The Nation does a good job of following up on the fallout from news stories that fall out of view, and an article by Erin Einhorn earlier this month on a Detroit school for pregnant teens is a case in point. “This School Successfully Sent Teen Mothers To College… Why Was It Shut Down?” describes the success and public adulation for the Catherine Ferguson Academy, a public school on the West Side of Detroit that served pregnant teens. At the height of its success, the school provided 300 teens with an interdisciplinary program that gave the students the skills and qualifications needed to get into college, the skills needed to be a successful parent, and a sense of self-worth that most students lacked before they enrolled. The school was featured in a documentary film and highlighted on Oprah and it was visited by people from across the country. But, as Einhorn describes in the article, Catherine Ferguson fell prey to political machinations that led to its closure. The ultimate rationale for the decision to close Ferguson, in keeping with those who want to run schools like a business, was based on cost instead of cost-effectiveness. When Detroit was sliding into bankruptcy in 2011, the Governor appointed an “emergency manager” who was given broad authority to manage the school district. Faced with the need to make rapid budget cuts, the emergency manager looked at Ferguson’s high cost/pupil and determined that it needed to close…. and that was the beginning of a long, sad saga as the school was “rescued” by converting to a charter school :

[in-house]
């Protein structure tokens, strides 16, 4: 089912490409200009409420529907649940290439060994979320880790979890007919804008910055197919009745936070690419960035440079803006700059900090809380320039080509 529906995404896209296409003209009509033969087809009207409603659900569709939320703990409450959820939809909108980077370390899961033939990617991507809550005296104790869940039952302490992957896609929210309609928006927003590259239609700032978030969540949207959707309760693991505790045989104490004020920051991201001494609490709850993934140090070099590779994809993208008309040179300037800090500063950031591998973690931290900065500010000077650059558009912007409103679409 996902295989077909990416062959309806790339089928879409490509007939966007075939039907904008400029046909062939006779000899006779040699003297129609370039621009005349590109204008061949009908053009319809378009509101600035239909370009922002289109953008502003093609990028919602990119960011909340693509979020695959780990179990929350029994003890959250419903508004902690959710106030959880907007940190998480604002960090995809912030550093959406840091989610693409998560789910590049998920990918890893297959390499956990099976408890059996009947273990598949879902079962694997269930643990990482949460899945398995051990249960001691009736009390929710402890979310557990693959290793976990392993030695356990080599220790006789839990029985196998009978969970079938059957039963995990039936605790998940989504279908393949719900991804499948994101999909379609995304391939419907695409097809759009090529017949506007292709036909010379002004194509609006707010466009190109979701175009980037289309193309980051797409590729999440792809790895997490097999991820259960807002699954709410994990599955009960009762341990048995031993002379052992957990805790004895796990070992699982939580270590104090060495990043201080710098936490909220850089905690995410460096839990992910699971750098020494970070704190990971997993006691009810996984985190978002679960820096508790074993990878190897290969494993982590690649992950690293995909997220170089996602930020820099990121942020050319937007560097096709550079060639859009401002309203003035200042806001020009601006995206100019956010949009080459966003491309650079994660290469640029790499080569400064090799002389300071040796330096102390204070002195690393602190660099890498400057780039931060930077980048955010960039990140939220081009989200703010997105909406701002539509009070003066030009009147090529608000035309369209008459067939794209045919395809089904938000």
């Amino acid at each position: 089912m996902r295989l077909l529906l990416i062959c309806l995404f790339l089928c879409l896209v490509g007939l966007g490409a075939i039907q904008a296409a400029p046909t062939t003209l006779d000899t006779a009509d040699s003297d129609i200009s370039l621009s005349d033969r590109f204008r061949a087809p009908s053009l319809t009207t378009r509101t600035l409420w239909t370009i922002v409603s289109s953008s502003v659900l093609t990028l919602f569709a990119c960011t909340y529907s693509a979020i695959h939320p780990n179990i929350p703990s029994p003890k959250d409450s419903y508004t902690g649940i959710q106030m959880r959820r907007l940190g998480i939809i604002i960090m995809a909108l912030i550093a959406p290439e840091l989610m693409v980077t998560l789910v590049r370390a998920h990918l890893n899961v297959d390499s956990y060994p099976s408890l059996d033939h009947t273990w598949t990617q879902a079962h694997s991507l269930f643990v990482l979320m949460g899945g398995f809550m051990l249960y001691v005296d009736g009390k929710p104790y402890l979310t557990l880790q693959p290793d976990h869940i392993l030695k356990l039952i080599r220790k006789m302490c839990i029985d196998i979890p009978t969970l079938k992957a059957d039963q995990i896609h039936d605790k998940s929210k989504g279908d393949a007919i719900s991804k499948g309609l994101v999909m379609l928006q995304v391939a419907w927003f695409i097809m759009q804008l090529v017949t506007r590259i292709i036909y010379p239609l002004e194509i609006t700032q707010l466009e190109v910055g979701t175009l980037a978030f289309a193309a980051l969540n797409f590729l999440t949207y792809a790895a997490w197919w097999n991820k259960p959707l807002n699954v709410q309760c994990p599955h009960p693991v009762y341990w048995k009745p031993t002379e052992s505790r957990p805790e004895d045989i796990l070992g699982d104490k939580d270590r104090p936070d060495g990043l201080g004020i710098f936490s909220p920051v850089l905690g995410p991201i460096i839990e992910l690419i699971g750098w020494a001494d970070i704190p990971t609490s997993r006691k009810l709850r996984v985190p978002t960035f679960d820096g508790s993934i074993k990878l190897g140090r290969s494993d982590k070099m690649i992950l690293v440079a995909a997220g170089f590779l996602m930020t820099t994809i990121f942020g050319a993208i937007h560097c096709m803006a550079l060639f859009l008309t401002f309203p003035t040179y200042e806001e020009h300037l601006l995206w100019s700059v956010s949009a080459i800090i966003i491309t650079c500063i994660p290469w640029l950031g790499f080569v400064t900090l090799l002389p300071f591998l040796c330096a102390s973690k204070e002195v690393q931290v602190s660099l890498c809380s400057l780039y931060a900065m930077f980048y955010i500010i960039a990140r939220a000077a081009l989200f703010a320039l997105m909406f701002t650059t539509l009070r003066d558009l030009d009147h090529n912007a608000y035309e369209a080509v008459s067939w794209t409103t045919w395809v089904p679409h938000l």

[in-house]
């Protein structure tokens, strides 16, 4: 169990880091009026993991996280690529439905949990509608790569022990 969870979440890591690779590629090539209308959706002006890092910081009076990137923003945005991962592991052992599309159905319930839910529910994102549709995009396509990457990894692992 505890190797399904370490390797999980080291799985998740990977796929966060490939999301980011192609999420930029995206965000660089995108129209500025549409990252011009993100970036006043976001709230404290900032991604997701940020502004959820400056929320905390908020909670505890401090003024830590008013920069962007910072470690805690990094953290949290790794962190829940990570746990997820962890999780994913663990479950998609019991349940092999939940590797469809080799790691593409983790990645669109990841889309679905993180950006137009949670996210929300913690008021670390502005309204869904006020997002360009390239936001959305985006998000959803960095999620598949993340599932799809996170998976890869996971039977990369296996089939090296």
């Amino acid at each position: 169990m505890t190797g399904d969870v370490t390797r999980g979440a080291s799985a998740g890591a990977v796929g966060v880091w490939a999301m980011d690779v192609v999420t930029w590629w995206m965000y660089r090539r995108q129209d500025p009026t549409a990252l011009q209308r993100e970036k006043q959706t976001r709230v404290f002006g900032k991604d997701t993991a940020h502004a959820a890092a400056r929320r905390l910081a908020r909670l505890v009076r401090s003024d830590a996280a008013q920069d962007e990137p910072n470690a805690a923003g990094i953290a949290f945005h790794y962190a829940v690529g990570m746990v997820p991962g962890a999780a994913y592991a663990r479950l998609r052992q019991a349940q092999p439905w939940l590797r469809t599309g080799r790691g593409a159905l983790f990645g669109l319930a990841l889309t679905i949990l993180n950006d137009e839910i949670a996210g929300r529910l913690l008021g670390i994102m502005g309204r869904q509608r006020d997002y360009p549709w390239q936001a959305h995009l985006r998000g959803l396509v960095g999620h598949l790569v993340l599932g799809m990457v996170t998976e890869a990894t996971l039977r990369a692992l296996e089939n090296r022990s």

But the rescue was short-lived. Many teachers quit to avoid losing their public school pensions while working for a charter. Some students left when they learned the new management company—chartered to work with kids who’d been expelled or in jail—would require students to get court referrals to be admitted. And fewer new students arrived because public school principals were reluctant to refer students to a charter school that would draw money from an ailing district.